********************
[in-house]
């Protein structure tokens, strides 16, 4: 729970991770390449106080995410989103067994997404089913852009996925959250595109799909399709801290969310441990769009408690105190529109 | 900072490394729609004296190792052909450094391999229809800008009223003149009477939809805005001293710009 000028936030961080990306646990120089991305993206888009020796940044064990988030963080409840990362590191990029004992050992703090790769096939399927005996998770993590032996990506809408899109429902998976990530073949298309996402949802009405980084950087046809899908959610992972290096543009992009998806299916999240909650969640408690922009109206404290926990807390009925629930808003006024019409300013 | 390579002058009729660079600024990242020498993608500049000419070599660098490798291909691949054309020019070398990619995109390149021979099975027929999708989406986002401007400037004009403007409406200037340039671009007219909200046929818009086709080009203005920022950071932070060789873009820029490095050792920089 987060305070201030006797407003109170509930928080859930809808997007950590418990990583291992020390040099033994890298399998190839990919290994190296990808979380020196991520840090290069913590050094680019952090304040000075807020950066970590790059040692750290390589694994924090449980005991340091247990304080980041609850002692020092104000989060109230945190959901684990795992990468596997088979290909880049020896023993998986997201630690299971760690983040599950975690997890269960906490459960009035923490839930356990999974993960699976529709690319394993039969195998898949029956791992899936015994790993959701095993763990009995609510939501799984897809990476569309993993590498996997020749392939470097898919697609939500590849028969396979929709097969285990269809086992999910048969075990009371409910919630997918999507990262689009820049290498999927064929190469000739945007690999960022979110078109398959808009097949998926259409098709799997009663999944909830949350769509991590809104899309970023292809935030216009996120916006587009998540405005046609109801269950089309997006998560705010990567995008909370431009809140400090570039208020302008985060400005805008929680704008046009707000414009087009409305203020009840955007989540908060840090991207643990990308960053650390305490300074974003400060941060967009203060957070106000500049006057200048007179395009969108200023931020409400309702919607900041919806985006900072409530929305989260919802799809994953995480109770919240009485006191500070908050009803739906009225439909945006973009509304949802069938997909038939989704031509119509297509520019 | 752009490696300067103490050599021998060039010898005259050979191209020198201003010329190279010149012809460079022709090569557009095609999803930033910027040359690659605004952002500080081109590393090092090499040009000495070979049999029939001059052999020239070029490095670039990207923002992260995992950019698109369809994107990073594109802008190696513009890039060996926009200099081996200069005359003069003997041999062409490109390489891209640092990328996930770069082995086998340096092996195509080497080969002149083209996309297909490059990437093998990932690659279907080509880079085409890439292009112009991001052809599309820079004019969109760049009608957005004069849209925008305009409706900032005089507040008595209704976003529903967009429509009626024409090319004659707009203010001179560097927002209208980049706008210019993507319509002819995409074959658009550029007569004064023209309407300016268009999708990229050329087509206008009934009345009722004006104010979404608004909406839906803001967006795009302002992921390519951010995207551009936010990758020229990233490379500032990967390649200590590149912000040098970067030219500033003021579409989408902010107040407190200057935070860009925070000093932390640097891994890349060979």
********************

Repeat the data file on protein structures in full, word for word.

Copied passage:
[in-house]
């Protein structure tokens, strides 16, 4: 729970991770390449106080995410989103067994997404089913852009996925959250595109799909399709801290969310441990769009408690105190529109 | 900072490394729609004296190792052909450094391999229809800008009223003149009477939809805005001293710009 000028936030961080990306646990120089991305993206888009020796940044064990988030963080409840990362590191990029004992050992703090790769096939399927005996998770993590032996990506809408899109429902998976990530073949298309996402949802009405980084950087046809899908959610992972290096543009992009998806299916999240909650969640408690922009109206404290926990807390009925629930808003006024019409300013 | 390579002058009729660079600024990242020498993608500049000419070599660098490798291909691949054309020019070398990619995109390149021979099975027929999708989406986002401007400037004009403007409406200037340039671009007219909200046929818009086709080009203005920022950071932070060789873009820029490095050792920089 987060305070201030006797407003109170509930928080859930809808997007950590418990990583291992020390040099033994890298399998190839990919290994190296990808979380020196991520840090290069913590050094680019952090304040000075807020950066970590790059040692750290390589694994924090449980005991340091247990304080980041609850002692020092104000989060109230945190959901684990795992990468596997088979290909880049020896023993998986997201630690299971760690983040599950975690997890269960906490459960009035923490839930356990999974993960699976529709690319394993039969195998898949029956791992899936015994790993959701095993763990009995609510939501799984897809990476569309993993590498996997020749392939470097898919697609939500590849028969396979929709097969285990269809086992999910048969075990009371409910919630997918999507990262689009820049290498999927064929190469000739945007690999960022979110078109398959808009097949998926259409098709799997009663999944909830949350769509991590809104899309970023292809935030216009996120916006587009998540405005046609109801269950089309997006998560705010990567995008909370431009809140400090570039208020302008985060400005805008929680704008046009707000414009087009409305203020009840955007989540908060840090991207643990990308960053650390305490300074974003400060941060967009203060957070106000500049006057200048007179395009969108200023931020409400309702919607900041919806985006900072409530929305989260919802799809994953995480109770919240009485006191500070908050009803739906009225439909945006973009509304949802069938997909038939989704031509119509297509520019 | 752009490696300067103490050599021998060039010898005259050979191209020198201003010329190279010149012809460079022709090569557009095609999803930033910027040359690659605004952002500080081109590393090092090499040009000495070979049999029939001059052999020239070029490095670039990207923002992260995992950019698109369809994107990073594109802008190696513009890039060996926009200099081996200069005359003069003997041999062409490109390489891209640092990328996930770069082995086998340096092996195509080497080969002149083209996309297909490059990437093998990932690659279907080509880079085409890439292009112009991001052809599309820079004019969109760049009608957005004069849209925008305009409706900032005089507040008595209704976003529903967009429509009626024409090319004659707009203010001179560097927002209208980049706008210019993507319509002819995409074959658009550029007569004064023209309407300016268009999708990229050329087509206008009934009345009722004006104010979404608004909406839906803001967006795009302002992921390519951010995207551009936010990758020229990233490379500032990967390649200590590149912000040098970067030219500033003021579409989408902010107040407190200057935070860009925070000093932390640097891994890349060979």